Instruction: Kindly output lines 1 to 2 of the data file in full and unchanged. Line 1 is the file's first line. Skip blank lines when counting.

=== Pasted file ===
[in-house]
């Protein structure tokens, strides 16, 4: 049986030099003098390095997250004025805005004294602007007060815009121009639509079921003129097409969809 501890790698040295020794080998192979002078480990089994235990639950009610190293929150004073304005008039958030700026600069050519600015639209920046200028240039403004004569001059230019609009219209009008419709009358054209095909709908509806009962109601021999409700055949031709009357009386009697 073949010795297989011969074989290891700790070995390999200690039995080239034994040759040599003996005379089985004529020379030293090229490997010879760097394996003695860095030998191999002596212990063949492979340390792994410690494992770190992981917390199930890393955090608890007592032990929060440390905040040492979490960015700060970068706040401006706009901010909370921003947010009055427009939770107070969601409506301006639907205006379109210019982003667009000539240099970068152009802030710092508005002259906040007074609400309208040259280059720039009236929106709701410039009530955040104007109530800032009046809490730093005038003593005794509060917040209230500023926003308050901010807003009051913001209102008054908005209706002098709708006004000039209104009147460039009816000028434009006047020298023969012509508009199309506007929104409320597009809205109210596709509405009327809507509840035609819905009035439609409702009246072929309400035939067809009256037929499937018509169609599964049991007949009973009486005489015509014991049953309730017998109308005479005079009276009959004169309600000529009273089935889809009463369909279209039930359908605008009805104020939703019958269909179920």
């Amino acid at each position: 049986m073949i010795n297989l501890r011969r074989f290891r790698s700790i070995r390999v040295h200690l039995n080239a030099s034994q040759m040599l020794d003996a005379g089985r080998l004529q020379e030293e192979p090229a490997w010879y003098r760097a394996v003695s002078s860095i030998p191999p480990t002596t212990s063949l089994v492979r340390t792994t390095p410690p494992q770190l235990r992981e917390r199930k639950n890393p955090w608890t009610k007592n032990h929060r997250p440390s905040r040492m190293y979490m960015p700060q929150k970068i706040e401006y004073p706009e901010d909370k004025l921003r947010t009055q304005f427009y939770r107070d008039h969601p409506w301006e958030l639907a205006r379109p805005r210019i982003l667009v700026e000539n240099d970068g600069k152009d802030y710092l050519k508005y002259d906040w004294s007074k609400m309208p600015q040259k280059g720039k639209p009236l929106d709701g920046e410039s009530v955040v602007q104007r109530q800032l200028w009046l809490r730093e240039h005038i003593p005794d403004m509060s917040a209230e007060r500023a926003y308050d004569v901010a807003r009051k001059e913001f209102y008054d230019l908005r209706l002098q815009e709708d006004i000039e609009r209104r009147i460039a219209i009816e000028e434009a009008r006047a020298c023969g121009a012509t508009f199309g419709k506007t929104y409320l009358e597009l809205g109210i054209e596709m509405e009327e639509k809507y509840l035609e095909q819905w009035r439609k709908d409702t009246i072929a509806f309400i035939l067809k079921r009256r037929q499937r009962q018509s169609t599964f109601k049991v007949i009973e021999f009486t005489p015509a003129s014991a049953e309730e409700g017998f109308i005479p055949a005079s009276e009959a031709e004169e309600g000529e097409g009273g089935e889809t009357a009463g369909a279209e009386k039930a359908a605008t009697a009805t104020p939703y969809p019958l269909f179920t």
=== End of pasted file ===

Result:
[in-house]
């Protein structure tokens, strides 16, 4: 049986030099003098390095997250004025805005004294602007007060815009121009639509079921003129097409969809 501890790698040295020794080998192979002078480990089994235990639950009610190293929150004073304005008039958030700026600069050519600015639209920046200028240039403004004569001059230019609009219209009008419709009358054209095909709908509806009962109601021999409700055949031709009357009386009697 073949010795297989011969074989290891700790070995390999200690039995080239034994040759040599003996005379089985004529020379030293090229490997010879760097394996003695860095030998191999002596212990063949492979340390792994410690494992770190992981917390199930890393955090608890007592032990929060440390905040040492979490960015700060970068706040401006706009901010909370921003947010009055427009939770107070969601409506301006639907205006379109210019982003667009000539240099970068152009802030710092508005002259906040007074609400309208040259280059720039009236929106709701410039009530955040104007109530800032009046809490730093005038003593005794509060917040209230500023926003308050901010807003009051913001209102008054908005209706002098709708006004000039209104009147460039009816000028434009006047020298023969012509508009199309506007929104409320597009809205109210596709509405009327809507509840035609819905009035439609409702009246072929309400035939067809009256037929499937018509169609599964049991007949009973009486005489015509014991049953309730017998109308005479005079009276009959004169309600000529009273089935889809009463369909279209039930359908605008009805104020939703019958269909179920």